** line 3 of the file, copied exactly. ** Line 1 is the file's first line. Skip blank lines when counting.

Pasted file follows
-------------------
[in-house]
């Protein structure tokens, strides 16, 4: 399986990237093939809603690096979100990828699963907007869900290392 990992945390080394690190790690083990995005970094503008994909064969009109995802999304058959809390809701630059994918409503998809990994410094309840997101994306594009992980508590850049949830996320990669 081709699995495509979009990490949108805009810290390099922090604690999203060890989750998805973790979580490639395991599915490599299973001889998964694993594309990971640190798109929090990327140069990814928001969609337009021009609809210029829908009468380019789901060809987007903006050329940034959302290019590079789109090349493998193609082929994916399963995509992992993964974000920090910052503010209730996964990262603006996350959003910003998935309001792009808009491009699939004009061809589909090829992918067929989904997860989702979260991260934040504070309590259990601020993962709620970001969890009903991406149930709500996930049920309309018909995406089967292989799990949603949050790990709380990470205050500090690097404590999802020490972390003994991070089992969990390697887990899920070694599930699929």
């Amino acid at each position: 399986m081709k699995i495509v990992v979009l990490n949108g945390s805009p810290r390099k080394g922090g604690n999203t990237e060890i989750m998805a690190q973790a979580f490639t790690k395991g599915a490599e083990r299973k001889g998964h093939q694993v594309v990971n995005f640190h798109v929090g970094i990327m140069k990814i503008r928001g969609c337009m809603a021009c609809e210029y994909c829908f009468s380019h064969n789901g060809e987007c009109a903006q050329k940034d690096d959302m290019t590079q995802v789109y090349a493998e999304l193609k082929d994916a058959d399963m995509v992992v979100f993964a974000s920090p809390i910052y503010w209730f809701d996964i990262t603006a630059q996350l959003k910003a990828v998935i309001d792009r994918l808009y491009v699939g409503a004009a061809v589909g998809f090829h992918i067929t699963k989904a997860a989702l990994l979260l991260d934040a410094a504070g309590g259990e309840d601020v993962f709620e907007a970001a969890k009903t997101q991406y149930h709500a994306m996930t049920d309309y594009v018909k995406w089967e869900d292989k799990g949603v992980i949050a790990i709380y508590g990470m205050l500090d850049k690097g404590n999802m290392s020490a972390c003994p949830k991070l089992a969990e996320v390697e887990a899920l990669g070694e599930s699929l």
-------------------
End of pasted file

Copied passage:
């Amino acid at each position: 399986m081709k699995i495509v990992v979009l990490n949108g945390s805009p810290r390099k080394g922090g604690n999203t990237e060890i989750m998805a690190q973790a979580f490639t790690k395991g599915a490599e083990r299973k001889g998964h093939q694993v594309v990971n995005f640190h798109v929090g970094i990327m140069k990814i503008r928001g969609c337009m809603a021009c609809e210029y994909c829908f009468s380019h064969n789901g060809e987007c009109a903006q050329k940034d690096d959302m290019t590079q995802v789109y090349a493998e999304l193609k082929d994916a058959d399963m995509v992992v979100f993964a974000s920090p809390i910052y503010w209730f809701d996964i990262t603006a630059q996350l959003k910003a990828v998935i309001d792009r994918l808009y491009v699939g409503a004009a061809v589909g998809f090829h992918i067929t699963k989904a997860a989702l990994l979260l991260d934040a410094a504070g309590g259990e309840d601020v993962f709620e907007a970001a969890k009903t997101q991406y149930h709500a994306m996930t049920d309309y594009v018909k995406w089967e869900d292989k799990g949603v992980i949050a790990i709380y508590g990470m205050l500090d850049k690097g404590n999802m290392s020490a972390c003994p949830k991070l089992a969990e996320v390697e887990a899920l990669g070694e599930s699929l």